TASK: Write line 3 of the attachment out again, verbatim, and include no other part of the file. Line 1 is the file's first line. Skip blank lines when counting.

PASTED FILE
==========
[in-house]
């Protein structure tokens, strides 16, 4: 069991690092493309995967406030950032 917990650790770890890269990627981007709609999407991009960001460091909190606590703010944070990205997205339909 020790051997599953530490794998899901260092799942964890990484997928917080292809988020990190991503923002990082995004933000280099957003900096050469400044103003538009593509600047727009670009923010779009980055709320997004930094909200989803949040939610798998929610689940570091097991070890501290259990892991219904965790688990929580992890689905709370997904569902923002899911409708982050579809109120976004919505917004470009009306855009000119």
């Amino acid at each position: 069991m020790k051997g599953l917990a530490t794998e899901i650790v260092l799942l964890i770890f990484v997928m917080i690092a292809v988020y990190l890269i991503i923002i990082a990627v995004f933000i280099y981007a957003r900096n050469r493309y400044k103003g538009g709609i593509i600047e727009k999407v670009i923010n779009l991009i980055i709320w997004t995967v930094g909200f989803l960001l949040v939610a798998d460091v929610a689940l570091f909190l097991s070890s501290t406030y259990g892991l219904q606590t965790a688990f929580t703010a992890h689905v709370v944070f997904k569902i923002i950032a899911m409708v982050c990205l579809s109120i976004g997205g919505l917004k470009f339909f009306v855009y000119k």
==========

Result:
């Amino acid at each position: 069991m020790k051997g599953l917990a530490t794998e899901i650790v260092l799942l964890i770890f990484v997928m917080i690092a292809v988020y990190l890269i991503i923002i990082a990627v995004f933000i280099y981007a957003r900096n050469r493309y400044k103003g538009g709609i593509i600047e727009k999407v670009i923010n779009l991009i980055i709320w997004t995967v930094g909200f989803l960001l949040v939610a798998d460091v929610a689940l570091f909190l097991s070890s501290t406030y259990g892991l219904q606590t965790a688990f929580t703010a992890h689905v709370v944070f997904k569902i923002i950032a899911m409708v982050c990205l579809s109120i976004g997205g919505l917004k470009f339909f009306v855009y000119k």